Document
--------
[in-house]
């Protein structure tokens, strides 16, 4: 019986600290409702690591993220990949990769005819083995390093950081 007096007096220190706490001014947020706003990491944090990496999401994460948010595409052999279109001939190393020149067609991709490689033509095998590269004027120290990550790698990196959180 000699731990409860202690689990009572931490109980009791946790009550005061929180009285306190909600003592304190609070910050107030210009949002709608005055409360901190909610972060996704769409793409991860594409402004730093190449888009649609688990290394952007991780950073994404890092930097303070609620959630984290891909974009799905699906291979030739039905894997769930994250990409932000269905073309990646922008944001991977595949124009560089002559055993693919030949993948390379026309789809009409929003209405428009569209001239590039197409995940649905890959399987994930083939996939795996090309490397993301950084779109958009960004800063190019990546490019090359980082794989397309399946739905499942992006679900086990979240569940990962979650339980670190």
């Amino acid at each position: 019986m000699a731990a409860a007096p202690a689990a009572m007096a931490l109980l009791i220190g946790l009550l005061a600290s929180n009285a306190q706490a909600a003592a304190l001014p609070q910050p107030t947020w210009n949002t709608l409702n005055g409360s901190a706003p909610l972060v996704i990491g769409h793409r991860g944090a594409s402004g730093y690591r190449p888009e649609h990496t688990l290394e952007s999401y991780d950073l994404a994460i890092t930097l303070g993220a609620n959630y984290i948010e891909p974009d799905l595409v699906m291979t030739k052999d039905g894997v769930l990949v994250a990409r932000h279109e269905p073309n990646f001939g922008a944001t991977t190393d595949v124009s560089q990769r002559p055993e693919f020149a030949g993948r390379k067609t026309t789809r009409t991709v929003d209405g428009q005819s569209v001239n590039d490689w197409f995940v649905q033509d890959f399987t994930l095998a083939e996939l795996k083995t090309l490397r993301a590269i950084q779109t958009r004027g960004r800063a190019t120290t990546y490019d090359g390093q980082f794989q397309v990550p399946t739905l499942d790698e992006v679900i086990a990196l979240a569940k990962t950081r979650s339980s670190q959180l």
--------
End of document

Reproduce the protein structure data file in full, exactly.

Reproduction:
[in-house]
């Protein structure tokens, strides 16, 4: 019986600290409702690591993220990949990769005819083995390093950081 007096007096220190706490001014947020706003990491944090990496999401994460948010595409052999279109001939190393020149067609991709490689033509095998590269004027120290990550790698990196959180 000699731990409860202690689990009572931490109980009791946790009550005061929180009285306190909600003592304190609070910050107030210009949002709608005055409360901190909610972060996704769409793409991860594409402004730093190449888009649609688990290394952007991780950073994404890092930097303070609620959630984290891909974009799905699906291979030739039905894997769930994250990409932000269905073309990646922008944001991977595949124009560089002559055993693919030949993948390379026309789809009409929003209405428009569209001239590039197409995940649905890959399987994930083939996939795996090309490397993301950084779109958009960004800063190019990546490019090359980082794989397309399946739905499942992006679900086990979240569940990962979650339980670190």
């Amino acid at each position: 019986m000699a731990a409860a007096p202690a689990a009572m007096a931490l109980l009791i220190g946790l009550l005061a600290s929180n009285a306190q706490a909600a003592a304190l001014p609070q910050p107030t947020w210009n949002t709608l409702n005055g409360s901190a706003p909610l972060v996704i990491g769409h793409r991860g944090a594409s402004g730093y690591r190449p888009e649609h990496t688990l290394e952007s999401y991780d950073l994404a994460i890092t930097l303070g993220a609620n959630y984290i948010e891909p974009d799905l595409v699906m291979t030739k052999d039905g894997v769930l990949v994250a990409r932000h279109e269905p073309n990646f001939g922008a944001t991977t190393d595949v124009s560089q990769r002559p055993e693919f020149a030949g993948r390379k067609t026309t789809r009409t991709v929003d209405g428009q005819s569209v001239n590039d490689w197409f995940v649905q033509d890959f399987t994930l095998a083939e996939l795996k083995t090309l490397r993301a590269i950084q779109t958009r004027g960004r800063a190019t120290t990546y490019d090359g390093q980082f794989q397309v990550p399946t739905l499942d790698e992006v679900i086990a990196l979240a569940k990962t950081r979650s339980s670190q959180l």